CSP Team Note: We recently interviewed Dr. Joseph Loibissio with Atrium Health Levine Children’s Arboretum Pediatrics on pediatric headaches. We thank him for his time and expertise!
How common is it for a child to get a headache?
Most children will get a headache at some point during childhood, but it’s uncommon for children under the age of 5 to have headaches.
What could be causing headaches?
There are many reasons children get headaches. Infections, migraines, allergies and vision issues can all cause headaches. The most common is a stress (or tension) headache, which happens when the neck and head muscles tighten and twist.
What is the difference between a “normal” headache and a migraine?
Just because a headache is severe doesn’t mean it’s a migraine. Migraines are a specific type of headache that can feel differently for everyone. They’re usually caused by the tightening and widening of the blood vessels in the brain.
Boys are more likely to get migraines when they’re young, but these migraines don’t always occur with head pain. They might get stomach (or abdominal) migraines, which lead to stomach symptoms, including nausea, vomiting and pain.
Girls are more likely to get migraines during their teenage years. While migraines might get better for boys as they get older, they can get worse for girls. The migraines that girls often get are the classic type, which can start with flashing lights across their field of vision and lead to localized head pain, or pain that occurs in a small area on one side of the head. These headaches often happen with light and sound sensitivity and may last for several days.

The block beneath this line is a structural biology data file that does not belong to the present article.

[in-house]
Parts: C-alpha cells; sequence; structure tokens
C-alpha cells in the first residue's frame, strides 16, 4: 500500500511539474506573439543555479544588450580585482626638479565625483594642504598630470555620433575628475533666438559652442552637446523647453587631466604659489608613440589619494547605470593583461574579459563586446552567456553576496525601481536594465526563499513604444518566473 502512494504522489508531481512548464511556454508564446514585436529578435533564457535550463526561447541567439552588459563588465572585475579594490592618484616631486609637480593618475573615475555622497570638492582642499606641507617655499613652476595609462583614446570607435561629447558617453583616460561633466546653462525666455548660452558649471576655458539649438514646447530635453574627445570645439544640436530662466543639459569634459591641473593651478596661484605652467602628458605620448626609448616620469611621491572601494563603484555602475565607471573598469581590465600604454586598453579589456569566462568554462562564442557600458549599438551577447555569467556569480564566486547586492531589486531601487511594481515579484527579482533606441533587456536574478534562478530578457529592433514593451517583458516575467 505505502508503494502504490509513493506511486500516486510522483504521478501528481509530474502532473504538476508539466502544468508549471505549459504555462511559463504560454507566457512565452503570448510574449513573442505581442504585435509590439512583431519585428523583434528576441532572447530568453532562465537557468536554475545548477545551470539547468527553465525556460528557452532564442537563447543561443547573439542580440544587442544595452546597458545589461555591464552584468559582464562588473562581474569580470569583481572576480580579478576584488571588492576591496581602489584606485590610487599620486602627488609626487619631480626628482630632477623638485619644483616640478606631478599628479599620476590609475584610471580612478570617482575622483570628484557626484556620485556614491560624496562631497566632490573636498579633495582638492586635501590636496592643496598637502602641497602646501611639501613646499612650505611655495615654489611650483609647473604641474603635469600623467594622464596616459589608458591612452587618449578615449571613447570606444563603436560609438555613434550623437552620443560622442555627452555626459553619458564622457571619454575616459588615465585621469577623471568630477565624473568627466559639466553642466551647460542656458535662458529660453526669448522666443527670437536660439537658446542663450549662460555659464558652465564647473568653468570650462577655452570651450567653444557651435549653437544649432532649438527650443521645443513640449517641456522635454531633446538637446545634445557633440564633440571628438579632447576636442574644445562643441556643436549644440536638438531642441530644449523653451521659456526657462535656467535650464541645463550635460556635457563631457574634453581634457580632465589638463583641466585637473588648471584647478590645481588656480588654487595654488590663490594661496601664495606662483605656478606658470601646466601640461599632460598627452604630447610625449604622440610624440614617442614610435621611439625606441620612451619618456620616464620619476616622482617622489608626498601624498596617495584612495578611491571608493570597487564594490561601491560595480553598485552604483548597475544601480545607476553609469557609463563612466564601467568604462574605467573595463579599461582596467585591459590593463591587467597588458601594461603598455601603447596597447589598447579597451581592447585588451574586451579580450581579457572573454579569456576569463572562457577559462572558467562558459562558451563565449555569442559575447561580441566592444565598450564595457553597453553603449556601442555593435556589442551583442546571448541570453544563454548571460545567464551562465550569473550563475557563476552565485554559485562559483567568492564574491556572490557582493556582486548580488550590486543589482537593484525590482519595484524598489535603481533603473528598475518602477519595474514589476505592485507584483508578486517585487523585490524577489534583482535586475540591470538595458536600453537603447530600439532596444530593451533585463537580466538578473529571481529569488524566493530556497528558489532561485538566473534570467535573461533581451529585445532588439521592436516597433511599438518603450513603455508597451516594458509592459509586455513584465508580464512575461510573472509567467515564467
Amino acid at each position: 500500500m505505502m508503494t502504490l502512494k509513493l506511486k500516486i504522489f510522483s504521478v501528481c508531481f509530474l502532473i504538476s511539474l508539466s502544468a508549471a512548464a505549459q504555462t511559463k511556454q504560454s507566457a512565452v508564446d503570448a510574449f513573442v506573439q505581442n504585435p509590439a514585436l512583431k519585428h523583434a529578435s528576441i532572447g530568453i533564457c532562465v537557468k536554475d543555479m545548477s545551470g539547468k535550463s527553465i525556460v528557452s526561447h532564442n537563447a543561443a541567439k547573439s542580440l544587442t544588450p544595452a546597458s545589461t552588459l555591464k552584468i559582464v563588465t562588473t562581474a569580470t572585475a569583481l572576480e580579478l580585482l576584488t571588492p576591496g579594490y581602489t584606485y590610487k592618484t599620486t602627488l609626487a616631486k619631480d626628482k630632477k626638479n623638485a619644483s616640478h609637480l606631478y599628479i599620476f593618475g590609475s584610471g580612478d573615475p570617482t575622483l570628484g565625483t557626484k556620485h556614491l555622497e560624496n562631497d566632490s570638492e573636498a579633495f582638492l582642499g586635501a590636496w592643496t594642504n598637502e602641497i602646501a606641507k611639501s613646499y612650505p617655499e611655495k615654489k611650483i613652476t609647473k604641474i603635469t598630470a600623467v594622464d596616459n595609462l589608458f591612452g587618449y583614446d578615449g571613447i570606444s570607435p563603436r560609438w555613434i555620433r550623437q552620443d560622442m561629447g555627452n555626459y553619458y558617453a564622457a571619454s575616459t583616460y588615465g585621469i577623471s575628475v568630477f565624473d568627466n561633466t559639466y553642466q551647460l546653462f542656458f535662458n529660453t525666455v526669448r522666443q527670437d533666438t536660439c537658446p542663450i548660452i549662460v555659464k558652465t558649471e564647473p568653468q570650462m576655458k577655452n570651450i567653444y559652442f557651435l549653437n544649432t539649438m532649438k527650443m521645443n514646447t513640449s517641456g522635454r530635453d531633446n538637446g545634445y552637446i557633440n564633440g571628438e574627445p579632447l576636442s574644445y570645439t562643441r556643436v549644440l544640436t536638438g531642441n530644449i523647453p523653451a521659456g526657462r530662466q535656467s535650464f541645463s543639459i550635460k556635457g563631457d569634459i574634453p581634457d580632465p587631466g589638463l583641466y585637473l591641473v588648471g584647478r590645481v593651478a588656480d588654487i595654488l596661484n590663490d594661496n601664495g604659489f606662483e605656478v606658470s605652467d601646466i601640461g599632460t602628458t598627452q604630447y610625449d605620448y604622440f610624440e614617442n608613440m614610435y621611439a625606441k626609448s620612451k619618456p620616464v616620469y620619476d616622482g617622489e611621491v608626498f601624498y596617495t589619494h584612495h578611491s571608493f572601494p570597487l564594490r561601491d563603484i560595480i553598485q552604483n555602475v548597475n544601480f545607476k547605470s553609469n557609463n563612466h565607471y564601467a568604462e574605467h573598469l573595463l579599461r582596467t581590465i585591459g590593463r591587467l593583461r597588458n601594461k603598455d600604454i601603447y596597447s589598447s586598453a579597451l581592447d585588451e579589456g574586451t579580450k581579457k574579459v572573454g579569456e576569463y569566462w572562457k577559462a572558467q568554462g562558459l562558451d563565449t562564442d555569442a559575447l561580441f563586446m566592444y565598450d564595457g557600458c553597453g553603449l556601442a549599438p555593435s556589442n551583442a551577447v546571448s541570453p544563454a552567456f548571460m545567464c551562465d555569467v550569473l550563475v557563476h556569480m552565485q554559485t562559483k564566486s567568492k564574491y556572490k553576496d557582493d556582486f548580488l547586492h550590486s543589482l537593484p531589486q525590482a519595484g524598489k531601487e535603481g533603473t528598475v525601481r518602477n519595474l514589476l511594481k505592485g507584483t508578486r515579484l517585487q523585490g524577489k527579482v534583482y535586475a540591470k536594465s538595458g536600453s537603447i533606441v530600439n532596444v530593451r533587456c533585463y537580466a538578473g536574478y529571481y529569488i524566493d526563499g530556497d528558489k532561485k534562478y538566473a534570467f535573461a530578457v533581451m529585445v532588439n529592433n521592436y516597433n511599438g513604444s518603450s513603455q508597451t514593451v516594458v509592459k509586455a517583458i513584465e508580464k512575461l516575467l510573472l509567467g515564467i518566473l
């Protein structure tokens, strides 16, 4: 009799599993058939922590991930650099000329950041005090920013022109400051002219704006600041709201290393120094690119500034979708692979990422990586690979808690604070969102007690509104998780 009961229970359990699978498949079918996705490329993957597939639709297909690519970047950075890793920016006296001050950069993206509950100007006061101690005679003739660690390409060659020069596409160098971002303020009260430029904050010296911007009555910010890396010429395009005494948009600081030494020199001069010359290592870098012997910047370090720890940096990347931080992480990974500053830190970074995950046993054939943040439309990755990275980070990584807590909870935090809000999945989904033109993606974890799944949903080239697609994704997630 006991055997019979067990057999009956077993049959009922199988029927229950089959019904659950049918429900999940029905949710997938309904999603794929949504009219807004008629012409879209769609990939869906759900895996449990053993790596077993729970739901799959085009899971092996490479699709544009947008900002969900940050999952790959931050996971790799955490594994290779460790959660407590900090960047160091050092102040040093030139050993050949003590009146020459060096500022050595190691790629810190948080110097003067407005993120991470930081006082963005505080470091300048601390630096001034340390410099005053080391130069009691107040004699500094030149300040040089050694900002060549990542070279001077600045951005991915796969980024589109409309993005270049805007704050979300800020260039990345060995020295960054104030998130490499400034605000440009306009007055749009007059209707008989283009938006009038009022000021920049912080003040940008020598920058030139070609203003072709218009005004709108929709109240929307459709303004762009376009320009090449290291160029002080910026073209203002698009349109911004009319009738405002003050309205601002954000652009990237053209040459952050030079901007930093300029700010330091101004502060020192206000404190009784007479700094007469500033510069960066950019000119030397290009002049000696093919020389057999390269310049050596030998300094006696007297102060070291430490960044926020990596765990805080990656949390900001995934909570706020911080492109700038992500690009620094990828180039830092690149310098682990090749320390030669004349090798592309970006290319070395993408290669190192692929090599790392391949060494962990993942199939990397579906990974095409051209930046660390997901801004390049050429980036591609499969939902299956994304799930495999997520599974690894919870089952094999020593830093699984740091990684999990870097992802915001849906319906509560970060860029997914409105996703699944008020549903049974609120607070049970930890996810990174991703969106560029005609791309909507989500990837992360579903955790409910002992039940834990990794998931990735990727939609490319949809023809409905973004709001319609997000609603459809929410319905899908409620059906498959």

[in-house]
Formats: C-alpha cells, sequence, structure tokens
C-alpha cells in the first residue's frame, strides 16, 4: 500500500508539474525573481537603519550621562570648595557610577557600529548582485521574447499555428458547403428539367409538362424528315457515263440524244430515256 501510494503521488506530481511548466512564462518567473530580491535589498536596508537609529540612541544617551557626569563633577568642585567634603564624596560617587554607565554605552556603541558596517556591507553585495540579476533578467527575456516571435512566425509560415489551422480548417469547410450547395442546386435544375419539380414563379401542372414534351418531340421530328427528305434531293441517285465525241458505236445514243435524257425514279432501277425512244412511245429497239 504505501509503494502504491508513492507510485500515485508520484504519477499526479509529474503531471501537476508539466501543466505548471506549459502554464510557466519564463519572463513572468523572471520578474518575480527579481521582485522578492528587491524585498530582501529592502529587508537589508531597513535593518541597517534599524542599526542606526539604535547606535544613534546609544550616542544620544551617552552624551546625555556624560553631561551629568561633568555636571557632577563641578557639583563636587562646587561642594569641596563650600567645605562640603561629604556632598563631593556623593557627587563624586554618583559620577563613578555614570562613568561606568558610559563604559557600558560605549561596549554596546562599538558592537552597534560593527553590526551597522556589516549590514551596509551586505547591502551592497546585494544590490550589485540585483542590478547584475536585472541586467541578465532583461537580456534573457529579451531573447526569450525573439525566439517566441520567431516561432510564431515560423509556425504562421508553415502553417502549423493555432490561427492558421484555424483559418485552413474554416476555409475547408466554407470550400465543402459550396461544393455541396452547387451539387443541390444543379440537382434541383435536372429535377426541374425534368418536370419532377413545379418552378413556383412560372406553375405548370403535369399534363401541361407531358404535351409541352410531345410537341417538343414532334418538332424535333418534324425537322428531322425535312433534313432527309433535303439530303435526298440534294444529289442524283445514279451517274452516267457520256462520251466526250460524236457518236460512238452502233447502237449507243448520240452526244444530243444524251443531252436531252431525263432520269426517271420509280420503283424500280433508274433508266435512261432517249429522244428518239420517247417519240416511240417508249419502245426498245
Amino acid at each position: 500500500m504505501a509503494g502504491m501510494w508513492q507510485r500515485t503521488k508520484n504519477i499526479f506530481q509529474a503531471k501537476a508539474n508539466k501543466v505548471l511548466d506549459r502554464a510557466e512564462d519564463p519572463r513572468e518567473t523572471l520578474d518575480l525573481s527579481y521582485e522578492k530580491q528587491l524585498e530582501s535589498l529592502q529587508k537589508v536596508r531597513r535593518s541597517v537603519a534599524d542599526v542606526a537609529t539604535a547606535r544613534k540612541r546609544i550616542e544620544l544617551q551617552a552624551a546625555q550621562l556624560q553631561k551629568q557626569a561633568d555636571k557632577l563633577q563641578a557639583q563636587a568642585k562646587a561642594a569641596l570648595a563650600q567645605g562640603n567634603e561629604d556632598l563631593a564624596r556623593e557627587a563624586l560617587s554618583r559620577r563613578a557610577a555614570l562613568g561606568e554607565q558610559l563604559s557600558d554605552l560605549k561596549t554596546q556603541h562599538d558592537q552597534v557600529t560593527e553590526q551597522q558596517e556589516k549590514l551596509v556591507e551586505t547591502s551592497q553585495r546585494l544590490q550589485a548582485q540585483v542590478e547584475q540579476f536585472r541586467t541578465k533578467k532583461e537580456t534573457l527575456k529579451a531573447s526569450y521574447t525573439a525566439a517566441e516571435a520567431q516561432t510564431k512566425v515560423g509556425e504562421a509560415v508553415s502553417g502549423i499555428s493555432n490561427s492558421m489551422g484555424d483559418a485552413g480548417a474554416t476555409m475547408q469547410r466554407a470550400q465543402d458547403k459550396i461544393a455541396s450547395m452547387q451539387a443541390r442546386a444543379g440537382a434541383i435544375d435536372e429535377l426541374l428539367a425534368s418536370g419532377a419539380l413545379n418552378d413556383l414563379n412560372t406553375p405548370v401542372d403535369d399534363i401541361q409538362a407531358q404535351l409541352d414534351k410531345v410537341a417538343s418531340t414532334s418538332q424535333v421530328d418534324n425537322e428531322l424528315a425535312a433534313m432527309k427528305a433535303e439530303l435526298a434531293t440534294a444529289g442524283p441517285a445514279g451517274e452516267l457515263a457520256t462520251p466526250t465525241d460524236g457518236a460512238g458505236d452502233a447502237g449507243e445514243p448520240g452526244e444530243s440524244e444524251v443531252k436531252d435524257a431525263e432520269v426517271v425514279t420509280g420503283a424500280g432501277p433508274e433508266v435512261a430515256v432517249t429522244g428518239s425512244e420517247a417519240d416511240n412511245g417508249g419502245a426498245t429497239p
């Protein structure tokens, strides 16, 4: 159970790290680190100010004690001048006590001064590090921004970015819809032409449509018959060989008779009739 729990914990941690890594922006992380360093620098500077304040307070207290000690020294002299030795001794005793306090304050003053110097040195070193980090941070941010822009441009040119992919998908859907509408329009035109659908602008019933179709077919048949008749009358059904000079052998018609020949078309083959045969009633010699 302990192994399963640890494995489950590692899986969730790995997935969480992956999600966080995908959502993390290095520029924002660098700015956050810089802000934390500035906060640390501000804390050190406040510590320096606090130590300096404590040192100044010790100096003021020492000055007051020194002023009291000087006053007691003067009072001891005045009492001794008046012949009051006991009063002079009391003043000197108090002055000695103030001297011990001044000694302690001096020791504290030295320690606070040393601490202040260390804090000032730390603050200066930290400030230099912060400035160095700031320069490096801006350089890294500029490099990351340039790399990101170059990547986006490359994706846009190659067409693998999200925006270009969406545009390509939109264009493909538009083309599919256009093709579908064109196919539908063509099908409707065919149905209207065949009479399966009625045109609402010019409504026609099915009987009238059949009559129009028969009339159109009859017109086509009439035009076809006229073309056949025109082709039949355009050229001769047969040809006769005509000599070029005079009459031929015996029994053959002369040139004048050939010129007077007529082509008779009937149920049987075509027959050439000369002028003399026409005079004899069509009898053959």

Some migraines may also occur with unexpected neurological symptoms, including weakness and loss of feeling in the arms and legs.
How are headaches treated?
Most headaches get better with one or two doses of ibuprofen. Migraines will also often respond to ibuprofen if it’s given within 30 to 60 minutes after they start. If a migraine doesn’t improve with ibuprofen, it’ll usually get better by resting in a quiet and dark room and sometimes by drinking one caffeinated beverage.
If migraines don’t go away or get worse, sometimes several medications are needed and occasionally IV fluids and medication are required. Migraines that come back again and again often require doing something to prevent them from happening or worsening – this can include lots of fluids, supplements such as magnesium, daily preventive medication and by having a rescue medication plan. A rescue medication plan includes specific, immediate things that work for your child that can stop their migraine from getting worse.
Usually, patients with severe migraines – such as those that are frequent or include other neurological symptoms – may need imaging, including an MRI. If your pediatrician can’t help control your child’s migraines, they’ll refer you to a neurologist as the next step.
Are headaches more common in teens?
Headaches tend to be more common in teens than younger children for several reasons:
– Teens often don’t get enough sleep or water.
– They tend to drink more caffeinated beverages, including coffee and soda.
– They spend more time in front of a computer screen or on their phones.
– Teens also have more stress in their lives due to pressures from school, sports and relationships.
When should you call your pediatrician?
There are several “red flags” related to headaches which should prompt you to seek medical attention for your child.
Here are a few signs it’s time to call your pediatrician:
– Children under the age of 3 who have any headache
– Children under the age of 5, with headaches that occur more than once or don’t get better with ibuprofen
– Headaches that wake your child up at night or occur with a fever, neurological symptoms, vision changes, nausea or vomiting
– Headaches that don’t go away, limit your child from doing normal activities or occur more than once every 1 to 2 weeks